OVERNIGHT TECH: Round Two for FCC in Congress

THE LEDE: With one contentious congressional hearing in the books, Tom Wheeler gets to do it all over again on Wednesday.

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The Federal Communications Commission (FCC) chairman heads back up Capitol Hill on Wednesday to testify in the Senate Commerce Committee alongside his four fellow commissioners. Tuesday morning's session in the House Oversight panel was marked with occasional fireworks, as GOP lawmakers repeatedly tried to accuse him of being bullied by President Obama. The intensity increased with revelations that Wheeler had nine previously unknown meetings with the White House while writing the rules and the announcement that the agency's inspector general had launched an investigation into the process. Wheeler countered that the meetings never touched on net neutrality, but the twin disclosures are likely to reappear as new headaches for the chairman.

On the surface, Wednesday's session looks to be less contentious. The presence of all five commissioners should deflect some of focus from Wheeler and lawmakers have also committed to inquiring about the myriad other issues affecting the FCC in coming months. "In addition to finding a better path forward to protect the open Internet through bipartisan legislation, I also want to concentrate on identifying other bipartisan updates to our communications law that will make the FCC a more accountable, effective, and efficient agency," Commerce Committee Chairman John ThuneJohn Randolph ThuneDavis: The Hall of Shame for GOP senators who remain silent on Donald Trump Trump says he'll accept nomination from either White House or Gettysburg Meadows says he wants Trump nomination speech 'miles and miles away' from White House MORE (R-S.D.) said in a statement earlier this week.

A GOP source confirmed that the panel is gearing up for "a broad look at the FCC operating under an authorization from 25 years ago that needs updating." Wednesday's session will be a "policy-focused hearing," the aide added, that pushes on how to make the agency "a more efficient and accountable agency through a reauthorization."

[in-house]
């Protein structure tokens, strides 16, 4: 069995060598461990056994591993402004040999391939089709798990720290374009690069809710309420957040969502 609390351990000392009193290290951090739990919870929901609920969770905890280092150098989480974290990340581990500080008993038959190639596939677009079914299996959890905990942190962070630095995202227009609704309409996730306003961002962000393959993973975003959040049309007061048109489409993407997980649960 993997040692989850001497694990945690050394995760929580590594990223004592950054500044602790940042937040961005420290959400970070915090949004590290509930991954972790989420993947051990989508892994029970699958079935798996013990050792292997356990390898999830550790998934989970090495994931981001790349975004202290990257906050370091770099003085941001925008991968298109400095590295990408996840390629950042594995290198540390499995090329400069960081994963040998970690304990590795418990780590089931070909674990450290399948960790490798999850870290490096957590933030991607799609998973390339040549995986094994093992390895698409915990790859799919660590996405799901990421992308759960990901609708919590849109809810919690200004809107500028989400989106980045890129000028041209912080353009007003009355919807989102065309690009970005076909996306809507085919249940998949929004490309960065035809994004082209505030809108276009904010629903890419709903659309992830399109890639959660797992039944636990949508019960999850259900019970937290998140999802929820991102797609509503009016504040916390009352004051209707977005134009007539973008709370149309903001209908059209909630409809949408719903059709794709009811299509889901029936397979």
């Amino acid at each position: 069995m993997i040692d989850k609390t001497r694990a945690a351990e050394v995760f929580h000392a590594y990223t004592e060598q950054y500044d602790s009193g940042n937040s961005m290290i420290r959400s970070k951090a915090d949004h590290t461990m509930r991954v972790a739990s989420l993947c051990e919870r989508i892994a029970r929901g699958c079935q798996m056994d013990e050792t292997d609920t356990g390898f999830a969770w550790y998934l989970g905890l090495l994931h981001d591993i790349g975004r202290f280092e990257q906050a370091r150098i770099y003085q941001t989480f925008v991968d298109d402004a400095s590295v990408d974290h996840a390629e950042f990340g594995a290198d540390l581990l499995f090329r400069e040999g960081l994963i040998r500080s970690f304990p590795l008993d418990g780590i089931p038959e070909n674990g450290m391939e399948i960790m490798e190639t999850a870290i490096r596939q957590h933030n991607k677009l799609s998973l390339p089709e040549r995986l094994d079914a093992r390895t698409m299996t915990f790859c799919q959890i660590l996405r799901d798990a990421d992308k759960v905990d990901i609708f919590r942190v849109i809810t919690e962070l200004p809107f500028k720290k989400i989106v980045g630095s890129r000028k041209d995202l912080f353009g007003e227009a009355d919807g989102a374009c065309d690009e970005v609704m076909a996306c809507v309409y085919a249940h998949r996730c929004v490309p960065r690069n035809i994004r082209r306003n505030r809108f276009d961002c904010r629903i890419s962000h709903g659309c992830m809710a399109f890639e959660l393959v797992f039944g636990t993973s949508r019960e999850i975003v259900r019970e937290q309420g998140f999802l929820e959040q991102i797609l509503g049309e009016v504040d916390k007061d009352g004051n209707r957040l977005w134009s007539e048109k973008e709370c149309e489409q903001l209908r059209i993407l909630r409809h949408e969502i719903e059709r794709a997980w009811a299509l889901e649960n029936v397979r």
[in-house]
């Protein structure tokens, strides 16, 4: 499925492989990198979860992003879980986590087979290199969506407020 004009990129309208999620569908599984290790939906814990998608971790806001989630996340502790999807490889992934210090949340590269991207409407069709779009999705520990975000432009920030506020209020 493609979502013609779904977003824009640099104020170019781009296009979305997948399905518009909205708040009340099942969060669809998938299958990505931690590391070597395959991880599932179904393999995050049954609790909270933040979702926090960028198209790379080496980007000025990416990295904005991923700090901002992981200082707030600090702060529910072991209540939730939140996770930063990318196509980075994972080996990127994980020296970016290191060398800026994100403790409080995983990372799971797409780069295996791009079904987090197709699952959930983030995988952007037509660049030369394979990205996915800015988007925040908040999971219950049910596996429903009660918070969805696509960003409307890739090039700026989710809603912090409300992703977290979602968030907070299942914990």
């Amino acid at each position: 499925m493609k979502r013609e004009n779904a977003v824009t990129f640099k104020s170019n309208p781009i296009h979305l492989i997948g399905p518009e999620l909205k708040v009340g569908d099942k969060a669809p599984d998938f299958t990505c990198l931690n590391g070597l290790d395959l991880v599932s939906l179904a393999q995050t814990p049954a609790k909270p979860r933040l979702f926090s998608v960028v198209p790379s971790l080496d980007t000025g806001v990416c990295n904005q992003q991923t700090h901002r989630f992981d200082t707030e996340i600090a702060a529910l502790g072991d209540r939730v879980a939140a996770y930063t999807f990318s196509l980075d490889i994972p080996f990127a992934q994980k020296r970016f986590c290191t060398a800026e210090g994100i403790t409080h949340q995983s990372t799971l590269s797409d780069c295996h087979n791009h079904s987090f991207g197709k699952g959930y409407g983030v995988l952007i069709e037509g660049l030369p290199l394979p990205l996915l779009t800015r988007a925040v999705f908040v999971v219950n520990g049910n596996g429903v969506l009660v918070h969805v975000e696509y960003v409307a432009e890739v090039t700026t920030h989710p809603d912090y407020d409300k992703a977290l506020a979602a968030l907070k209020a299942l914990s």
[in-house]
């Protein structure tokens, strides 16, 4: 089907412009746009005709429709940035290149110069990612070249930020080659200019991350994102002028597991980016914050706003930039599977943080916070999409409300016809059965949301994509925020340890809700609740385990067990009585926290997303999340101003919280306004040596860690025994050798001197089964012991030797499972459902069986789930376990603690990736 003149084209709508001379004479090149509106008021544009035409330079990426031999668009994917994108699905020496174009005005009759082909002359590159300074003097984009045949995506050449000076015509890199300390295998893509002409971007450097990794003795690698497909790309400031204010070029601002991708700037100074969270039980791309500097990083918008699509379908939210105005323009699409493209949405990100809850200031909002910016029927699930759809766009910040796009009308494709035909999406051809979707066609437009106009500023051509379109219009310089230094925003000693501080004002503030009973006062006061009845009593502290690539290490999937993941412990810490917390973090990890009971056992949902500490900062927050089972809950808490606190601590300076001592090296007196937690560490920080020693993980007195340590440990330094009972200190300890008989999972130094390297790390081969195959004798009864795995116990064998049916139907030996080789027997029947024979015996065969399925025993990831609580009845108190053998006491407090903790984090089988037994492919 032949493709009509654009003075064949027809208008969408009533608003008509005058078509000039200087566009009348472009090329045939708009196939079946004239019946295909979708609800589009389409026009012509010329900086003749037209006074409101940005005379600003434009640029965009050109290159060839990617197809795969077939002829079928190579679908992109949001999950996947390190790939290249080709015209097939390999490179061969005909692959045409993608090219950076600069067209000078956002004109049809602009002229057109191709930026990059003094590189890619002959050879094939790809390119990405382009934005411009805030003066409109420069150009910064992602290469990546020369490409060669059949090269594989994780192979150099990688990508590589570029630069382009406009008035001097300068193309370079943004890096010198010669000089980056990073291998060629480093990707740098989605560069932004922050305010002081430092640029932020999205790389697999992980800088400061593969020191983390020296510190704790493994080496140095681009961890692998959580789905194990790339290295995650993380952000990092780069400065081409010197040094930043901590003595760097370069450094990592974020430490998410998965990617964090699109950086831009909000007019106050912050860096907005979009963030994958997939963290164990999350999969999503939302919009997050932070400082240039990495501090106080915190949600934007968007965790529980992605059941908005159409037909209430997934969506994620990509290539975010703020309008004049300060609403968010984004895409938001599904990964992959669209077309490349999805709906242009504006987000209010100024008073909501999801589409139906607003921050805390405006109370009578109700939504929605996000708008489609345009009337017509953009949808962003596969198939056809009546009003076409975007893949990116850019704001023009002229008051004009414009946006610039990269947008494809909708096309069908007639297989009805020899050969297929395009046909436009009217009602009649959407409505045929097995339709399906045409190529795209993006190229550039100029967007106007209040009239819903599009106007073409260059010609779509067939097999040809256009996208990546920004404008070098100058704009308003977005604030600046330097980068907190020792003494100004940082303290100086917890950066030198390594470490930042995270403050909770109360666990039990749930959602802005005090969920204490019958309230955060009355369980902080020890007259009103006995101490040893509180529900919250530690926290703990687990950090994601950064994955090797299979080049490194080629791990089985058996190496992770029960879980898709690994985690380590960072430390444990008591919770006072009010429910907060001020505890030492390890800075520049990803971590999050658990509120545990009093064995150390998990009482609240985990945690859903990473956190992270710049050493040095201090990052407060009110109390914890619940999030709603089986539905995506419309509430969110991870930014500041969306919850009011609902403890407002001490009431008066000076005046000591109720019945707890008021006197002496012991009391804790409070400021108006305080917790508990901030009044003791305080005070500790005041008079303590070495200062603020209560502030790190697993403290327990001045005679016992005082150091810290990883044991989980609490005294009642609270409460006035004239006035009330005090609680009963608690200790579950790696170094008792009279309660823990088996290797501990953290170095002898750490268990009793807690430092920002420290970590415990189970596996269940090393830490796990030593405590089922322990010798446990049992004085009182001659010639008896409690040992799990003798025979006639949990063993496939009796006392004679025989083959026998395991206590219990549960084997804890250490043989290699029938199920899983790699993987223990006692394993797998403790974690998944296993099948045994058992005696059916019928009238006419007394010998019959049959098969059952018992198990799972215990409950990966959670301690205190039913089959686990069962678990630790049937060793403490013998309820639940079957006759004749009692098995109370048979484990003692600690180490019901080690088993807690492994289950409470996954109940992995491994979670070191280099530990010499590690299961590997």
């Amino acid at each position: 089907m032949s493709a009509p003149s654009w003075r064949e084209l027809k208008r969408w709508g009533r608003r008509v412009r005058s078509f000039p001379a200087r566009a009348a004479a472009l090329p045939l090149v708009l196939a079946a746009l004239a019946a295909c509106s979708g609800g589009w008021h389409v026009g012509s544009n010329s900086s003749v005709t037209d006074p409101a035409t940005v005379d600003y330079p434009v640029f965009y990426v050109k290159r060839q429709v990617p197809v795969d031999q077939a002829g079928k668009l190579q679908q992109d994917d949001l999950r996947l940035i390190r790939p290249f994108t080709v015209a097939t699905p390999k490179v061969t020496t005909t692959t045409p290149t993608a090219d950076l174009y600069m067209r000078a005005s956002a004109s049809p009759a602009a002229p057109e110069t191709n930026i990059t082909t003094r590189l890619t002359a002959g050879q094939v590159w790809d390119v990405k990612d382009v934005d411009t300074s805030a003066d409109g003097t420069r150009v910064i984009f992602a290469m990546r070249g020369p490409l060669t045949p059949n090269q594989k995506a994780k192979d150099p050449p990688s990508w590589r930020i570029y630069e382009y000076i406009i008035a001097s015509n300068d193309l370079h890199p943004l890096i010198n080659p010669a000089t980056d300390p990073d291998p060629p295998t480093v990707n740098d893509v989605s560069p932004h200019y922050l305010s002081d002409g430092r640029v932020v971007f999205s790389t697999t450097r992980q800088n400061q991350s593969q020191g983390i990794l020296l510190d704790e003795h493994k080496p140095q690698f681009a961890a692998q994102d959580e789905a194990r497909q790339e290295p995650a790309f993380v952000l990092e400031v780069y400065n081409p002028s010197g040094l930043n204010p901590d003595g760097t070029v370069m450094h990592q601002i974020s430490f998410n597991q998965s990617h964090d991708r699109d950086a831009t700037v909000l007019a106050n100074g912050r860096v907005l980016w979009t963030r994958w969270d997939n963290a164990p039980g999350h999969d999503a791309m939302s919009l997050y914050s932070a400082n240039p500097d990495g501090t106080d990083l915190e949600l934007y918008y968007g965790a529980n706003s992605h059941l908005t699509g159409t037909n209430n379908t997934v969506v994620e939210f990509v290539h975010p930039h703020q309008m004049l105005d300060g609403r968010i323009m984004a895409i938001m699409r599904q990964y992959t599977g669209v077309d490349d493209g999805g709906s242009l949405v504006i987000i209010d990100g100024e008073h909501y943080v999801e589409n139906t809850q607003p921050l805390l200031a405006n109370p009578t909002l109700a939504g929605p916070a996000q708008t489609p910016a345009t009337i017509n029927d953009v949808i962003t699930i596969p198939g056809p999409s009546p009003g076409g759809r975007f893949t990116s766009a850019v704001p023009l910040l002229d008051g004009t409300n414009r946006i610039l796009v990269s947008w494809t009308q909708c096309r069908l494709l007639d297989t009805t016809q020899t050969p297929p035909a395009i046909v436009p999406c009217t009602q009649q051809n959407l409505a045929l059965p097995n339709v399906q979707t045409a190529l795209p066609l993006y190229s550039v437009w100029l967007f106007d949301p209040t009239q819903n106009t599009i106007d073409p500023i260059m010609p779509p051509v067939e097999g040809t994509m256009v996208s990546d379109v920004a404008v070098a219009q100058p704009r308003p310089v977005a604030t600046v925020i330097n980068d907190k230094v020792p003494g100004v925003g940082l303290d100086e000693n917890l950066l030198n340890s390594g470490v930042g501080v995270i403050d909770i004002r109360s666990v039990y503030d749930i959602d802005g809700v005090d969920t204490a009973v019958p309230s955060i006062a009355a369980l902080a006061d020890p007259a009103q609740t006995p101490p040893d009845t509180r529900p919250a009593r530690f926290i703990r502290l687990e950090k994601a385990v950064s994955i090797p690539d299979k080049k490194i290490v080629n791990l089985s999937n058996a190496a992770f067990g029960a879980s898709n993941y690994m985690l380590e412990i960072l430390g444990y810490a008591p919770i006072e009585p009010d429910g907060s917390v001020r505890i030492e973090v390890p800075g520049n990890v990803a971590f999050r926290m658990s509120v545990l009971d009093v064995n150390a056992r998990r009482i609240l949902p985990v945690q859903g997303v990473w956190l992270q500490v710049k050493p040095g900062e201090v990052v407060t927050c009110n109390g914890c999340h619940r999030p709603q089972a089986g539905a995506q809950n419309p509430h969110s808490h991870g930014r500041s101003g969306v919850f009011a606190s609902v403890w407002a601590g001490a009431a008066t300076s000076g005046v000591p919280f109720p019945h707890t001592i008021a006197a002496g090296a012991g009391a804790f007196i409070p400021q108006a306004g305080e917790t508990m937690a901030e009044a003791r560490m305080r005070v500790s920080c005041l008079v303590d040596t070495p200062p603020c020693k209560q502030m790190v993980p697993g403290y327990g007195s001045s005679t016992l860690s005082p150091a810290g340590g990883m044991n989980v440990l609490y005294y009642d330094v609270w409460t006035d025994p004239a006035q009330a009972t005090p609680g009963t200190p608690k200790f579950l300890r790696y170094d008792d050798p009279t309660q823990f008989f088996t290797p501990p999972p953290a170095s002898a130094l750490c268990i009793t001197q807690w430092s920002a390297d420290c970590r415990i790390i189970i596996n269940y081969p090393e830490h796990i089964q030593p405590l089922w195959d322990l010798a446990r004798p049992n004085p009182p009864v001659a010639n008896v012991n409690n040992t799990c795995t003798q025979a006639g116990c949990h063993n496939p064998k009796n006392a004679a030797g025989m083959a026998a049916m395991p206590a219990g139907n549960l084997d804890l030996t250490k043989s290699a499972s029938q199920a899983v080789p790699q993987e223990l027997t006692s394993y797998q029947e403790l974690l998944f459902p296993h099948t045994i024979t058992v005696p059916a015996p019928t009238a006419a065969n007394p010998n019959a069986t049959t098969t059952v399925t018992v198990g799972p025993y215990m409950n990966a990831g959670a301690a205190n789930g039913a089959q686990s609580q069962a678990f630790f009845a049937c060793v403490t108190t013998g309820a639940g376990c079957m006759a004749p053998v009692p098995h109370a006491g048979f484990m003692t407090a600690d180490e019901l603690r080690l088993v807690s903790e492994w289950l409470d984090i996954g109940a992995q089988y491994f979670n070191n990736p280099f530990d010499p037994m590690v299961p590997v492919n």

Still, net neutrality is sure to emerge, and watchers will be on the lookout for any signs that Democrats are considering joining forces with Republicans on new net neutrality legislation, now that the FCC's rules are out.

Who else gabbed with the outside? Tom Wheeler wasn't the only FCC commissioner who had talks outside the agency without filing a public notice. During Tuesday's hearing, Oversight committee Ranking Member Rep. Elijah Cummings (D-Md.) accused GOP Commissioner Michael O'Rielly of getting help from three right-leaning advocates ahead of publishing an op-ed in The Hill. "If the Republicans want to accuse the president of undue influence in this process, even when he submitted -- he did in the right way -- an ex parte filing, they can't just conveniently ignore similar actions on the part of the Republican side," Cummings said. "There's something wrong with that picture: fairness, balance. And I'm concerned about that."

In response, O'Rielly said that the collaboration was "on my personal views and advocacy, not lobbying or expressing views to the commission in any capacity." The outside input also "did not have any effect on my ultimate decisions or the outcome of the FCC proceeding," he added.

The three people who helped O'Rielly with the op-ed were former FCC Commissioners Robert McDowell, Harold Furchtgott-Roth and TechFreedom head Berin Szoka.

SENATE GEARS UP FOR FIRST PATENT HEARING: The Senate Judiciary Committee on Wednesday will hold its first hearing of the year on so-called "patent trolls." Witnesses from the manufacturing, food and information technology industries will argue in favor of changes to the patent litigation system to cut down on abusive lawsuits, similar to reforms included in a House bill already introduced. Leaders on the Senate panel are working on their own proposal. But they will hear resistance from the biotechnology industry and Sen. Chris Coons (D-Del.), who introduced his own proposal.